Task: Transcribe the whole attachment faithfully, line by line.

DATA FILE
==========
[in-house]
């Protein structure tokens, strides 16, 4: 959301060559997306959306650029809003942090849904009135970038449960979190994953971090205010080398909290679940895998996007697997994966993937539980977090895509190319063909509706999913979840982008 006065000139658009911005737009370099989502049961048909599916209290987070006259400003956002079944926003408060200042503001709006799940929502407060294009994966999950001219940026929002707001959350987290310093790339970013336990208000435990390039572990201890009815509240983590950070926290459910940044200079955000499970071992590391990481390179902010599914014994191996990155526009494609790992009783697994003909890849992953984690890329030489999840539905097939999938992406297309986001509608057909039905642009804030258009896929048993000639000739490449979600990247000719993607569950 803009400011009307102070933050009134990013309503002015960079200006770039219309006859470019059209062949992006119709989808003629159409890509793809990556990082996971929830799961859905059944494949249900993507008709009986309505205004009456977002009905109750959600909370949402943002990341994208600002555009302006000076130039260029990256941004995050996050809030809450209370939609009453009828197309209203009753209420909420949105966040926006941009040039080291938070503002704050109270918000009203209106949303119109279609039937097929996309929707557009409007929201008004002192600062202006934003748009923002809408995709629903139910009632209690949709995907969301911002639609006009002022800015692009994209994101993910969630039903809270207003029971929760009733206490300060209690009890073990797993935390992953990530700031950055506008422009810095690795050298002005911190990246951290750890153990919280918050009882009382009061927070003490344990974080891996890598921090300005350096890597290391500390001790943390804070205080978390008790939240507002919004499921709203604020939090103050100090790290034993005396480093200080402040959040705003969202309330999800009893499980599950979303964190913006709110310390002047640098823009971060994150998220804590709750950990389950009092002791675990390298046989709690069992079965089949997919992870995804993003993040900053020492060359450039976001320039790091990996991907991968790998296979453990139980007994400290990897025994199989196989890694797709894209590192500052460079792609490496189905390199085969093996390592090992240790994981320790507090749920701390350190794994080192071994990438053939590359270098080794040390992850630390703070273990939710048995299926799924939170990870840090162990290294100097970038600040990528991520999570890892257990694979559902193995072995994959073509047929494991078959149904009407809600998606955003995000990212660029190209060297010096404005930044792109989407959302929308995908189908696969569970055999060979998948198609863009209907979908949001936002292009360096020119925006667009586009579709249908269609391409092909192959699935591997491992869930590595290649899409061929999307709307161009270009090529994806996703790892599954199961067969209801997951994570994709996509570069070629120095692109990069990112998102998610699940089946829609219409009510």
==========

[in-house]
């Protein structure tokens, strides 16, 4: 959301060559997306959306650029809003942090849904009135970038449960979190994953971090205010080398909290679940895998996007697997994966993937539980977090895509190319063909509706999913979840982008 006065000139658009911005737009370099989502049961048909599916209290987070006259400003956002079944926003408060200042503001709006799940929502407060294009994966999950001219940026929002707001959350987290310093790339970013336990208000435990390039572990201890009815509240983590950070926290459910940044200079955000499970071992590391990481390179902010599914014994191996990155526009494609790992009783697994003909890849992953984690890329030489999840539905097939999938992406297309986001509608057909039905642009804030258009896929048993000639000739490449979600990247000719993607569950 803009400011009307102070933050009134990013309503002015960079200006770039219309006859470019059209062949992006119709989808003629159409890509793809990556990082996971929830799961859905059944494949249900993507008709009986309505205004009456977002009905109750959600909370949402943002990341994208600002555009302006000076130039260029990256941004995050996050809030809450209370939609009453009828197309209203009753209420909420949105966040926006941009040039080291938070503002704050109270918000009203209106949303119109279609039937097929996309929707557009409007929201008004002192600062202006934003748009923002809408995709629903139910009632209690949709995907969301911002639609006009002022800015692009994209994101993910969630039903809270207003029971929760009733206490300060209690009890073990797993935390992953990530700031950055506008422009810095690795050298002005911190990246951290750890153990919280918050009882009382009061927070003490344990974080891996890598921090300005350096890597290391500390001790943390804070205080978390008790939240507002919004499921709203604020939090103050100090790290034993005396480093200080402040959040705003969202309330999800009893499980599950979303964190913006709110310390002047640098823009971060994150998220804590709750950990389950009092002791675990390298046989709690069992079965089949997919992870995804993003993040900053020492060359450039976001320039790091990996991907991968790998296979453990139980007994400290990897025994199989196989890694797709894209590192500052460079792609490496189905390199085969093996390592090992240790994981320790507090749920701390350190794994080192071994990438053939590359270098080794040390992850630390703070273990939710048995299926799924939170990870840090162990290294100097970038600040990528991520999570890892257990694979559902193995072995994959073509047929494991078959149904009407809600998606955003995000990212660029190209060297010096404005930044792109989407959302929308995908189908696969569970055999060979998948198609863009209907979908949001936002292009360096020119925006667009586009579709249908269609391409092909192959699935591997491992869930590595290649899409061929999307709307161009270009090529994806996703790892599954199961067969209801997951994570994709996509570069070629120095692109990069990112998102998610699940089946829609219409009510």